Frost-Friendly Plum Tree
Dubbed the California plum tree of the Midwest, Black Ice plum trees can withstand cold weather up to -30 degrees Fahrenheit! This means your tree won’t die well below freezing, so you can continue to reap the reward of sweet, juicy plums without ever having to worry about replanting after a cold winter.
Add Surprising Interest to Your Landscape
This Lydecker plum tree’s branches spread out and weep over the trunk creating a stunning architectural display to muse over every season. In the spring, little white, waxy flowersbloom against lush green foliage. In late July, big, purplish-black plums with red and yellow flesh will fill the boughs of your tree.
Get Extremely LARGE Plums
These plums aren’t just pretty — they’re big, too. Black Ice plums are the size of tennis balls!
The Black Ice Plum tree is the love child of a California cherry plum tree and a large Japanese plum tree called P. Salicina. The Black Ice plum inherited its size from the Japanese variety making it one of the largest hybrid plums.
The Black Ice is a little piece of human ingenuity in your own yard!
Perhaps the JUICIEST Plum You’ve Ever Tasted
The California cherry plum gives this black plum its sweet flavor. That’s why it’s known as a dessert plum.
Imagine baking your own plum pies and tarts. You’ll only need a couple of plums per recipe since they’re so big, which means you’ll have plenty more to bake and share with your neighbors, friends, and family.
Simple to Sustain, Little to Manage,
Black Ice Plum trees persevere in cold weather making them an exceptional selection if you live in areas where temperatures dip below freezing. These plum trees are also easy to maintain. They only require full to partial sun light and well-drained, fertile soil.
The Black Ice is also a dwarf plum tree, so it will take up less space in your yard. You could even plant it in a container.
Let the bees put in the work pollinating your trees, so you can sit back and enjoy the fruits of their labor while also seeing the spectacle of natureunfold before your eyes.
Very Popular at Farmers Markets
If the best farmers like this plum, you will too! The Black Ice plum tree is well known as a farmers market favorite. Impress your friends by having one of the most sought after plum trees around.
No need to rush the crowd and paw over plums when you can pick plenty at your leisure in your own yard!
Prepare for a fruitful summer by planting one of these black beauties yourself.
Planting & Care
California style plum bred for colder climates. Hardy in zones 4-8. Its naturally compact growth habit makes management easier. Its canopy is low, about 2’ off the ground. The mature height is about 8-12’ and its spread can be as much as 10’. Plan accordingly when spacing. Plant spacing should be between 12-15’.
Location should include full sun and if possible, sheltered from excessive wind exposure. South or West facing spots out of the wind are best. Plums are tolerant of urban pollution issues and will do well in city environments.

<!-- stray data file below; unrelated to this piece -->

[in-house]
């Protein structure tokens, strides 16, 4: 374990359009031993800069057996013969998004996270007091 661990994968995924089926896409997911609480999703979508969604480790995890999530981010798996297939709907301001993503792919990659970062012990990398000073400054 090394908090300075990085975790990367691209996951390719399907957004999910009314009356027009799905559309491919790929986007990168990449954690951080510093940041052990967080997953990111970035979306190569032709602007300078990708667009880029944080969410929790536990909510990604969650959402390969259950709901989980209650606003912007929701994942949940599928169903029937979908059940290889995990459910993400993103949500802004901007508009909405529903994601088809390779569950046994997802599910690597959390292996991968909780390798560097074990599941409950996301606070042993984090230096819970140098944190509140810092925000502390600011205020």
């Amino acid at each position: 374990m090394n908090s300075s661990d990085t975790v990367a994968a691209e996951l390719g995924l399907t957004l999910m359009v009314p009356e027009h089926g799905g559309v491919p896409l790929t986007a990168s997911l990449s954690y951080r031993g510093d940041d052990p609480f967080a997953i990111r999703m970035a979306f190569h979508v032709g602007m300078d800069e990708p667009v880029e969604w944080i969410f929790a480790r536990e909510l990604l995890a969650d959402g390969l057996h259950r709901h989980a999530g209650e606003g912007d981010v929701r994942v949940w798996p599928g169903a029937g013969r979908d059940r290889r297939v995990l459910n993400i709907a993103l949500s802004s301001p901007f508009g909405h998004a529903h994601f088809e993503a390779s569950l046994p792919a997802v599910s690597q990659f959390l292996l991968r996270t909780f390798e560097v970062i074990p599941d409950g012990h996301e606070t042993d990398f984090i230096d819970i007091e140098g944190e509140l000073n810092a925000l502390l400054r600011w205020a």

Avoid planting in low lying areas where late spring frosts are more common.
Black Ice Plum is a Japanese-American hybrid. It is self-infertile, so requires another cultivar of compatible genetic material with the same bloom-time so they can cross-pollinate. Top choices are “Toka”(Bubblegum), “Superior”, or “American” Plum. Cross pollinating plums should be planted within 25’ of each other.
It’s not particular regarding pH, slightly acid or slightly alkaline is fine. Black Ice will do best in well drained soils, with average to evenly moist soil conditions. Starting with good organic matter helps with water retention, aeration, and provides nutrients. The plum will not tolerate standing water for extended periods of time.
Planting – Pots/Containers
Plums are not typically grown indoors or in containers in general because of their growth habit and because of their self-infertile nature. If growing in pots or containers, be sure to provide enough space for the roots to grow into, and plan to root prune once the tree is established in the largest pot you want it in.
Planting — Garden
Make sure that temperatures are mild and all chance of frost has passed before planting outdoors. Remove the plant from the container it came in and remove any circling roots by laying the ball on its side and removing them with shears. Dig a hole that is a few inches deeper and wider than the spread of the roots after you removed them from the container and prepared them. Make a small mound in the center of the bottom of the hole and set the tree on top of the mound. Spread the roots away from the trunk without excessively bending them. Backfill around the roots, firming the soil and watering as you go to remove air pockets. Fill the hole to the soil level the tree was grown in without covering the container’s soil with new soil. Stake if warranted due to wind exposure or tipping potential.
Water young trees heavily during the first growing season to help promote growth, then water regularly. Best to water deeply at the soil line, let the soil dry out slightly then water again. Do not let the soil become fully dry. Water well into the early autumn, so as to have good soil moisture through the winter.
Do not fertilize young trees until they have set fruit. Once there is good fruit set, plan for regular fertilizing throughout the year. Use about a pound of Calcium Nitrate per tree; or 1.5 lbs of 10-10-10. Less fertilizer is needed if the soil medium has good organic matter from compost. Cut back fertilizer if there are signs of salt burn (burn on the leaf edges), and water the tree well after applying. Change the analysis to less nitrogen in the early fall and winter, or just avoid fertilizers altogether at that time so as to not encourage new growth during those seasons.
Mulch can be used, but keep it away from the trunk of the trees and don’t mulch too deep. Otherwise keep weeds at bay by mowing or weeding.